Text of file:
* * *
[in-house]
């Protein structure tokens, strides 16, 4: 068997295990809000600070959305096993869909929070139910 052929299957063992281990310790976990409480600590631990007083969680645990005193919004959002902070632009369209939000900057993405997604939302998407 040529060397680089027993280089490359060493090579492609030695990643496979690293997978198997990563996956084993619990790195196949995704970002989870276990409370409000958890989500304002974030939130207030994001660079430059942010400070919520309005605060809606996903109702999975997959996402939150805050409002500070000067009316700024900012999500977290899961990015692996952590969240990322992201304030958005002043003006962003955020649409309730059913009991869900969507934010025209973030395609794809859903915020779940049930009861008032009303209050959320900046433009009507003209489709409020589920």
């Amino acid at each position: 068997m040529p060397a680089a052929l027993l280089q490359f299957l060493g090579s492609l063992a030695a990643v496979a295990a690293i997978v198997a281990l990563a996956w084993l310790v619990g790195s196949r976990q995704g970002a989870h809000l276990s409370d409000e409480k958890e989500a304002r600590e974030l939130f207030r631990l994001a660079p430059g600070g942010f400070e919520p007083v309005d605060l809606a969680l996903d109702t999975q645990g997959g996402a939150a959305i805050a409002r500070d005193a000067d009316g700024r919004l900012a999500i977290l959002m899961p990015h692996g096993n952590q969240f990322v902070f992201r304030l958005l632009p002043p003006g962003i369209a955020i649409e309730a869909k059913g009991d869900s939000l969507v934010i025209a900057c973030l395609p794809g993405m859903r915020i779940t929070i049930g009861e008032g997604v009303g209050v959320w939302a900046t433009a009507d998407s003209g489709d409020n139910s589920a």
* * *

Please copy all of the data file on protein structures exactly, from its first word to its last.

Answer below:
[in-house]
């Protein structure tokens, strides 16, 4: 068997295990809000600070959305096993869909929070139910 052929299957063992281990310790976990409480600590631990007083969680645990005193919004959002902070632009369209939000900057993405997604939302998407 040529060397680089027993280089490359060493090579492609030695990643496979690293997978198997990563996956084993619990790195196949995704970002989870276990409370409000958890989500304002974030939130207030994001660079430059942010400070919520309005605060809606996903109702999975997959996402939150805050409002500070000067009316700024900012999500977290899961990015692996952590969240990322992201304030958005002043003006962003955020649409309730059913009991869900969507934010025209973030395609794809859903915020779940049930009861008032009303209050959320900046433009009507003209489709409020589920």
């Amino acid at each position: 068997m040529p060397a680089a052929l027993l280089q490359f299957l060493g090579s492609l063992a030695a990643v496979a295990a690293i997978v198997a281990l990563a996956w084993l310790v619990g790195s196949r976990q995704g970002a989870h809000l276990s409370d409000e409480k958890e989500a304002r600590e974030l939130f207030r631990l994001a660079p430059g600070g942010f400070e919520p007083v309005d605060l809606a969680l996903d109702t999975q645990g997959g996402a939150a959305i805050a409002r500070d005193a000067d009316g700024r919004l900012a999500i977290l959002m899961p990015h692996g096993n952590q969240f990322v902070f992201r304030l958005l632009p002043p003006g962003i369209a955020i649409e309730a869909k059913g009991d869900s939000l969507v934010i025209a900057c973030l395609p794809g993405m859903r915020i779940t929070i049930g009861e008032g997604v009303g209050v959320w939302a900046t433009a009507d998407s003209g489709d409020n139910s589920a």